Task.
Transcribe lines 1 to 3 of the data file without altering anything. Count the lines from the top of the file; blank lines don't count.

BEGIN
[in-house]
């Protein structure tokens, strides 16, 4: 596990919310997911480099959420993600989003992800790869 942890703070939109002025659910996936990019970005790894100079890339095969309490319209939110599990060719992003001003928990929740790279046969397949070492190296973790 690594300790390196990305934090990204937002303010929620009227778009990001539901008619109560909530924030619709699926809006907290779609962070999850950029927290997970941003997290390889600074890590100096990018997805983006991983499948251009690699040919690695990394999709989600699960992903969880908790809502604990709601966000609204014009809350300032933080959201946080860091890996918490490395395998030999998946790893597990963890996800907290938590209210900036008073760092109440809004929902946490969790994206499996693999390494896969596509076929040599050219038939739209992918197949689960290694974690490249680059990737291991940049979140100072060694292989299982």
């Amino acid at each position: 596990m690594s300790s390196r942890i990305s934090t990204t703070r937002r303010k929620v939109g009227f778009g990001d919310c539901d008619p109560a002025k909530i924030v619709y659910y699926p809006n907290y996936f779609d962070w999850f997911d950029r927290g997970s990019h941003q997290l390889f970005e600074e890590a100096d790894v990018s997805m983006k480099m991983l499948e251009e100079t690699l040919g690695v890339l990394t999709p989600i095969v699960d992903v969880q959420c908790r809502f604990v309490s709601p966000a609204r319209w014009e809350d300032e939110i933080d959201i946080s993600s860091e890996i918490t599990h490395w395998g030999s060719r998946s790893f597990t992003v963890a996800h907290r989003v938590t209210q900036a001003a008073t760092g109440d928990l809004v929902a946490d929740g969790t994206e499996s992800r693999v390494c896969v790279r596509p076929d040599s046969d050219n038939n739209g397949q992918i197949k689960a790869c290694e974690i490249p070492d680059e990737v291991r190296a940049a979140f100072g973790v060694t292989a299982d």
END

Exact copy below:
[in-house]
């Protein structure tokens, strides 16, 4: 596990919310997911480099959420993600989003992800790869 942890703070939109002025659910996936990019970005790894100079890339095969309490319209939110599990060719992003001003928990929740790279046969397949070492190296973790 690594300790390196990305934090990204937002303010929620009227778009990001539901008619109560909530924030619709699926809006907290779609962070999850950029927290997970941003997290390889600074890590100096990018997805983006991983499948251009690699040919690695990394999709989600699960992903969880908790809502604990709601966000609204014009809350300032933080959201946080860091890996918490490395395998030999998946790893597990963890996800907290938590209210900036008073760092109440809004929902946490969790994206499996693999390494896969596509076929040599050219038939739209992918197949689960290694974690490249680059990737291991940049979140100072060694292989299982």
């Amino acid at each position: 596990m690594s300790s390196r942890i990305s934090t990204t703070r937002r303010k929620v939109g009227f778009g990001d919310c539901d008619p109560a002025k909530i924030v619709y659910y699926p809006n907290y996936f779609d962070w999850f997911d950029r927290g997970s990019h941003q997290l390889f970005e600074e890590a100096d790894v990018s997805m983006k480099m991983l499948e251009e100079t690699l040919g690695v890339l990394t999709p989600i095969v699960d992903v969880q959420c908790r809502f604990v309490s709601p966000a609204r319209w014009e809350d300032e939110i933080d959201i946080s993600s860091e890996i918490t599990h490395w395998g030999s060719r998946s790893f597990t992003v963890a996800h907290r989003v938590t209210q900036a001003a008073t760092g109440d928990l809004v929902a946490d929740g969790t994206e499996s992800r693999v390494c896969v790279r596509p076929d040599s046969d050219n038939n739209g397949q992918i197949k689960a790869c290694e974690i490249p070492d680059e990737v291991r190296a940049a979140f100072g973790v060694t292989a299982d």